The Nagorno-Karabakh territory, occupied by Armenia, is used for cultivation, sale and transit of drug. Since this territory is actually uncontrollable, transnational criminal groups take advantage of it, Deputy Prime Minister, Head of the State Commission on Drug Addiction and Prevention of Illegal Drug Trafficking Ali Hasanov said at the international conference on combating drug trafficking in Baku.
He said Azerbaijan’s territory attracts drug traffickers as a transit corridor, and it should be considered when combating drug trafficking.
“From a geographical point of view, Azerbaijan is located between drug producer – Asia and drug user – Europe, so drug dealers are interested in increasing drug trafficking through our country by road, water, air, as well as rail transport,” Hasanov said.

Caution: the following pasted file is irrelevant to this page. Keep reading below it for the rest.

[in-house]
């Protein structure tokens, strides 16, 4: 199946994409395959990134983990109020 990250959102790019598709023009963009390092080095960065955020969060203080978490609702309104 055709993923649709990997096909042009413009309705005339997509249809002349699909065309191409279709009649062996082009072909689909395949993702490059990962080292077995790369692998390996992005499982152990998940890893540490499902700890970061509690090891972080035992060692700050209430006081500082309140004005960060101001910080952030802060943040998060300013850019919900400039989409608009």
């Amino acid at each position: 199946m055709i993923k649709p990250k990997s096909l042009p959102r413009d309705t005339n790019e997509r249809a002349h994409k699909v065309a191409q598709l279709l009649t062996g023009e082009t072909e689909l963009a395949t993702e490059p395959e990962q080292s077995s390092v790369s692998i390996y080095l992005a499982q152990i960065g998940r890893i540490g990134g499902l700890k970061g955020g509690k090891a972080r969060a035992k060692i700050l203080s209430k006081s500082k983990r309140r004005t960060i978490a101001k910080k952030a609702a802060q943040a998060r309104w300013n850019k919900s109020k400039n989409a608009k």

He stressed that as a result of the occupation of 20 percent of Azerbaijani territories by Armenian Armed Forces, this area and 132 kilometers of the Azerbaijani-Iranian border became uncontrolled in fact, thus creating conditions for drug trafficking.
“According to current information, these territories are actively used for cultivation, sale and transit of drug, arms and human trafficking, and became haven for terrorists and members of other types of transnational crime,” Hasanov said.
The conflict between the two South Caucasus countries began in 1988 when Armenia made territorial claims against Azerbaijan. Armenian armed forces have occupied 20 percent of Azerbaijan since 1992, including the Nagorno-Karabakh region and 7 surrounding districts.
Azerbaijan and Armenia signed a ceasefire agreement in 1994. The co-chairs of the OSCE Minsk Group – Russia, France, and the U.S. – are currently holding the peace negotiations.
Armenia has not yet implemented the U.N. Security Council’s four resolutions on the liberation of the Nagorno-Karabakh and the surrounding regions.